When my wife and I took a Disney cruise to Alaska last summer — sans kids, who are now grown — we weren’t sure if we would feel out of place on a Disney vessel. We had enjoyed all the usual Disney entertainments when our kids were young, but how would we fare as a couple on the Disney Wonder, sailing through Alaska’s Inside Passage?
Would we be overwhelmed with small children in the swimming pool and dining rooms, and besieged by roaming Mickeys and Minnies?
We needn’t have worried. While Disney cruises are certainly as family-friendly as you would expect, with far more kids sailing with Disney than on the average Alaska cruise, Disney is expert at balancing the needs and desires of different ages and interests — just one way in which they are expert marketers.
Sure, they know how to attract families. But a number of other child-free couples were also aboard, opting to see Alaska in the company of the world’s most famous mouse.
How does Disney manage to attract baby boomers traveling without kids or grandkids?
For starters, the Wonder features three separate pools on the pool deck. At one end is an often noisy children’s pool; in the middle sits the family pool; and at the other end is the more sedate adult pool. There are also adults-only cafes and areas where you can escape to find serenity at sea.
Meanwhile, a daily program lays out a detailed schedule highlighting three different tracks of age-appropriate activities — one for kids, one for adults, and one for all ages. Adults, for instance, might attend a lecture or lounge act while families play Disney tune trivia and youngsters take advantage of the finest kids’ programs at sea.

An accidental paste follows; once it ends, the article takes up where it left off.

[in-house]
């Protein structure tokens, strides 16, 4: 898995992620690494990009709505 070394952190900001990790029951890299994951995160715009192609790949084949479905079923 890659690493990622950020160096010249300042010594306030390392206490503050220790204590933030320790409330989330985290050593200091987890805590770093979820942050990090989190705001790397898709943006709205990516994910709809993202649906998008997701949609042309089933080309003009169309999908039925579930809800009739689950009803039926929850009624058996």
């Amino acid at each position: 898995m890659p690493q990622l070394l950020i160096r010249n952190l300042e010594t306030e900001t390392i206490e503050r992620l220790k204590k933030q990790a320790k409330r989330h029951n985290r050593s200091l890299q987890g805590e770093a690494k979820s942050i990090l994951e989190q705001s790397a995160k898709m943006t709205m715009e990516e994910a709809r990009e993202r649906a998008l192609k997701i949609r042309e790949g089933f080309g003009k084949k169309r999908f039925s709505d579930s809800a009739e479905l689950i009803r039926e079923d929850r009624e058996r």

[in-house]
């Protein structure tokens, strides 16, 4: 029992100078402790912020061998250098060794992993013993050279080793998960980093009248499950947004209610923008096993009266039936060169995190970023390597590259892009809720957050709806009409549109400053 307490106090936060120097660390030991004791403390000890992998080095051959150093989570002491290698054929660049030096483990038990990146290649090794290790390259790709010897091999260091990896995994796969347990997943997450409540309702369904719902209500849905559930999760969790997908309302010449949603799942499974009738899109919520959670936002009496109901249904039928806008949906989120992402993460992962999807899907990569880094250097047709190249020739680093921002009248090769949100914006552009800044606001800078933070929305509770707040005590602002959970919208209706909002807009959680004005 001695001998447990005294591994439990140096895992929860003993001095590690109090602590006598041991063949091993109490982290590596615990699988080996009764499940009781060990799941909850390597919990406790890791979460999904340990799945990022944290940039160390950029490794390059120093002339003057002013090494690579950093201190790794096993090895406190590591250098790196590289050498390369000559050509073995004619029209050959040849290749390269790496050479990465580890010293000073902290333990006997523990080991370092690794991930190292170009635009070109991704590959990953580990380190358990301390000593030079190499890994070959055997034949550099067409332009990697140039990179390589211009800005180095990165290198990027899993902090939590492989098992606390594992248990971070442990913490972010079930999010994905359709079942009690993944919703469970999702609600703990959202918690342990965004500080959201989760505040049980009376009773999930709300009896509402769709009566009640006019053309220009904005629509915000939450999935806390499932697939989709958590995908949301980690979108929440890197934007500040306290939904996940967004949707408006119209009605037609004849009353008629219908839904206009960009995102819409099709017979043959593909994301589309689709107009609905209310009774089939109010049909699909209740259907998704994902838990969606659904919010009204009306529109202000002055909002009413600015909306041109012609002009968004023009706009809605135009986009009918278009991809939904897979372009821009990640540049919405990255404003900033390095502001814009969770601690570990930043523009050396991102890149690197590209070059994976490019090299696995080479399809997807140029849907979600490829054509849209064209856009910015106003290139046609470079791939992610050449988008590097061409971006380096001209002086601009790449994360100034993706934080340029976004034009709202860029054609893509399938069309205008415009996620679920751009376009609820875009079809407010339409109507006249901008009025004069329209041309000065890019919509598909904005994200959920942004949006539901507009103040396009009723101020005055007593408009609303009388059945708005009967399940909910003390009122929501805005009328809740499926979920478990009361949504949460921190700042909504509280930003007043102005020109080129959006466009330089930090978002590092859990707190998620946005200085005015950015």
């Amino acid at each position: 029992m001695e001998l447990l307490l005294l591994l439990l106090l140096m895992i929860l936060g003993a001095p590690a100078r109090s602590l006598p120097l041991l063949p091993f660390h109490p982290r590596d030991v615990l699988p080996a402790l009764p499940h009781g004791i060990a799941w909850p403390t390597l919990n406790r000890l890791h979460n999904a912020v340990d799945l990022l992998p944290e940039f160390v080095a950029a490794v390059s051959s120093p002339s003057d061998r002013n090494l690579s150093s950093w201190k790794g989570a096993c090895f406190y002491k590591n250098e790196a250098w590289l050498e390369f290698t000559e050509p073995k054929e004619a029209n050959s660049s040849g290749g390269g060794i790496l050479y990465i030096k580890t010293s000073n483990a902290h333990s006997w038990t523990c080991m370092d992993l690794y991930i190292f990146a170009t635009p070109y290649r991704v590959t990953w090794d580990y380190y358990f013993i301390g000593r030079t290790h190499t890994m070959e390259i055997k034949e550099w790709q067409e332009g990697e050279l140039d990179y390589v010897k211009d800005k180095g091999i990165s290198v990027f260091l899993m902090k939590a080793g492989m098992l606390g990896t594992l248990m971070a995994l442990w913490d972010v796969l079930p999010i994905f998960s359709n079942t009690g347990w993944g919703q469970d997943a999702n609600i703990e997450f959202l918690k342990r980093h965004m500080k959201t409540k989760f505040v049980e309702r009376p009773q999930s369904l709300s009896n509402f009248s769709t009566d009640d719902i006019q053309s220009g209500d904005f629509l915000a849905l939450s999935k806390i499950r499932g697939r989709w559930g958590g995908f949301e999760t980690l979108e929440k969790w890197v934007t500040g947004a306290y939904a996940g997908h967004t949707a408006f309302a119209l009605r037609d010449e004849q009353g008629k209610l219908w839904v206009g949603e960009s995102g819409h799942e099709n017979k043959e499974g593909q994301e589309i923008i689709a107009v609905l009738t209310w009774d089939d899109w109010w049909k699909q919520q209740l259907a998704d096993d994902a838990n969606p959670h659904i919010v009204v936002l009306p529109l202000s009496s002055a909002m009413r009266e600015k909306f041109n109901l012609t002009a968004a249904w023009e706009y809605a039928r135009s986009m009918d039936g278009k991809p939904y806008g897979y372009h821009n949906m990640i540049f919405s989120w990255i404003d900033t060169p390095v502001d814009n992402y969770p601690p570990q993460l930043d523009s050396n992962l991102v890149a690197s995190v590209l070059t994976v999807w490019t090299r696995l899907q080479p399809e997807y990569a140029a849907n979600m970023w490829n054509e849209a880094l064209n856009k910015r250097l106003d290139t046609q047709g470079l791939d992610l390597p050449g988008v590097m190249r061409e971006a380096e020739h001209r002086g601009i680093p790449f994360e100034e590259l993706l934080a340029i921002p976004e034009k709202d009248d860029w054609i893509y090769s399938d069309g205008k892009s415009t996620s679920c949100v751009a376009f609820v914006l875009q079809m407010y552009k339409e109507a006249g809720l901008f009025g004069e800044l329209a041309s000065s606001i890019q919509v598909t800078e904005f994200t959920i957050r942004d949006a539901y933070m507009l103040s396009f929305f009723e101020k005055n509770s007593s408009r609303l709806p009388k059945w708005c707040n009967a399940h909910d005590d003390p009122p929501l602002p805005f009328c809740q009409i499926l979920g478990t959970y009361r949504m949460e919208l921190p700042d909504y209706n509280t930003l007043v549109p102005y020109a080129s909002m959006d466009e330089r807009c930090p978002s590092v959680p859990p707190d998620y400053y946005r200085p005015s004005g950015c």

And with both early and late dining options available at dinner, adults can choose the late option, when there are fewer children in the dining rooms. Disney also offers a romantic specialty dining room (at extra cost) with panoramic views of the passing scenery that extend well into the far-northern sunlit evenings.
In fact, if you really want to press the point, you could probably enjoy seeing Alaska aboard the Wonder and not even be an especially big Disney fan. Even folks who can’t tell Doc from Dopey could cruise the Inside Passage without feeling the least bit Grumpy.
Of course, most everyone who opts for Disney cruises does like Disney films, Disney characters and other things Disney. But in talking with other passengers, we found what most had in common was that they trust the Disney brand.
Disney, in short, would get them safely where they wanted to go and entertain every member of the family — no matter how old — at just about every step along the way.
I’ll talk more about the genius of the Disney brand in future blog posts.
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